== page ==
CAMPAIGNERS calling for all Glasgow Life venues to be reopened have criticised the lack of consultation and communication with communities.

Representatives of campaign groups were invited to speak at a council committee meeting to raise their concerns over the continued closure of facilities such as libraries and community centres.

Some speakers felt the committee did not set aside enough time to hear their views.

Glasgow Life, the council’s arms-length body in charge of culture and leisure venues, lost £38million when the pandemic forced facilities to close.

It is predicting income of £6.4m this year, and councillors reiterated calls for more government funding. The council has agreed to give a minimum guarantee of £100m over the next four years, which has allowed 90 venues to reopen.

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Council finance director Martin Booth said Glasgow Life’s earned income had “frankly fallen off a cliff at the start of the pandemic”.

“The assumption is that it will take three or four years to recover.

“Without significant additional funding, they cannot guarantee when any additional venues will open.”

He said there were regular talks with the Scottish Government and the council is lobbying for additional funding and financial flexibilities.

Jim Monaghan, from Glasgow Against Closures, said: “It does feel like we have three minutes and then we watch councillors telling each other how everything is not their fault.”

His campaign group had three demands: an end to all closures, a moratorium on all asset transfers until they are fully investigated and taking Glasgow Life back in-house.

Mr Booth said taking Glasgow Life back in-house would put “additional pressure” on to the council.

Mr Monaghan added: “Why if this committee is about listening to communities has it taken this backlash and the anger for you to finally to begin to hear people other than those that tell you what you want to hear?”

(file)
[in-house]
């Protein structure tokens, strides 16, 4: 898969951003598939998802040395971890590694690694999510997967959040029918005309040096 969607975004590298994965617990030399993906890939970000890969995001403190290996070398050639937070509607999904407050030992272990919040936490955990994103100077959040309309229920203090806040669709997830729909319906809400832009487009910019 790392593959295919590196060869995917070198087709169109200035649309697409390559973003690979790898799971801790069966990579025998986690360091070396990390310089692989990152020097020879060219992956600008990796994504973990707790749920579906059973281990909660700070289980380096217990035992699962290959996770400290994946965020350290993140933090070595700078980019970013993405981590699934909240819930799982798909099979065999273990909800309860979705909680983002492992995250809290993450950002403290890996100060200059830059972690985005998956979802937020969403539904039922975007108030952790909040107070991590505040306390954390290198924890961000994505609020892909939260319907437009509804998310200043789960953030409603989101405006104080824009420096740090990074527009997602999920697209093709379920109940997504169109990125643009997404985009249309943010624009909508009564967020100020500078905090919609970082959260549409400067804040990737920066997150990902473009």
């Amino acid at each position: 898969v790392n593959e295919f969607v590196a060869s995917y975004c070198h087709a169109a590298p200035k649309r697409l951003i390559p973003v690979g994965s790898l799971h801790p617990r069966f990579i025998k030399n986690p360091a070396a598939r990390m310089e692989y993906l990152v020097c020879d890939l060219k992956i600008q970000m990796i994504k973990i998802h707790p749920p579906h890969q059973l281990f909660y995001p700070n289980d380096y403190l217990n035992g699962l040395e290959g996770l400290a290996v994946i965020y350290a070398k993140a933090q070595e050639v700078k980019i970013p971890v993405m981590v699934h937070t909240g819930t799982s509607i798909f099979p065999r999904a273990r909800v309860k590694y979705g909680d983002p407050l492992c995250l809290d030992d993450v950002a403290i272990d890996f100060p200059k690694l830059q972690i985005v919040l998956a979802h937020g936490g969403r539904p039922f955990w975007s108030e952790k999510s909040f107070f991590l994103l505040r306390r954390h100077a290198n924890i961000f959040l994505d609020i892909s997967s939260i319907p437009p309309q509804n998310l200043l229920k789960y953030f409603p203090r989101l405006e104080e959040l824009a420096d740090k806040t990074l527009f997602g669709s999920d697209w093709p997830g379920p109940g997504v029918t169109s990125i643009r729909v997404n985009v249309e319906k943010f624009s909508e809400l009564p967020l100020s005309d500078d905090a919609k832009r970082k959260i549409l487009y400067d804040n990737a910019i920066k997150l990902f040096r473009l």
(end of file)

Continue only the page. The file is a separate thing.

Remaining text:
Committee chairwoman Councillor Annette Christie said: “This is a council committee and the additional members that have been invited are here as guests.

“There may be a wee bit of a misunderstanding of what this committee can do today.”

Helen Pope, from Save Glasgow Libraries, said 34% of Glasgow’s children live in poverty and only have access to books at schools or libraries.

She added: “The council are currently playing the semantics game by saying that no libraries are closing rather they are just not-reopening, this condescending tone attempts to cover up our legitimate demands and hinders rather than fosters community engagement.”

Colin McGeoch, campaigning to reopen Whiteinch Library, added: “It’s baffling that Hillhead and Partick libraries have reopened, the most affluent areas of the West End, yet Whiteinch has not been reopened.

“Communication has been regarded as appalling, disingenuous and contradictory.”

Dr Bridget McConnell, the Glasgow Life chief executive, said there is no “hidden policy” to close buildings.

“The pandemic has required buildings to close and the council has a very clear commitment to reopening them when it has the money,” she added.

Income streams were turned off overnight and they are “limping back”, Dr McConnell said, adding Glasgow Life had become “increasingly dependent” on extra income to deliver public services.

The service fee from the council has dropped from 77% of the body’s budget to 69% over the past decade.

Dr McConnell said: “The austerity years have not been just a concept or a headline in a newspaper.”

Carolyn Lochead, of the Save Couper Library campaign, asked how much money was required to reopen the Couper. Dr McConnell said the estimation was £400,000 for the Couper and £1.2m for all closed libraries.

Philip Mendelsohn, chair of Interfaith Glasgow, raised concerns over the lack of consultation with the faith communities over the future of St Mungo’s museum.

Green councillor Kim Long said: “Hearing directly from communities shouldn’t be hard or unusual for council committees.”

She added it was “evident that communication has been poor and must be improved going forward”.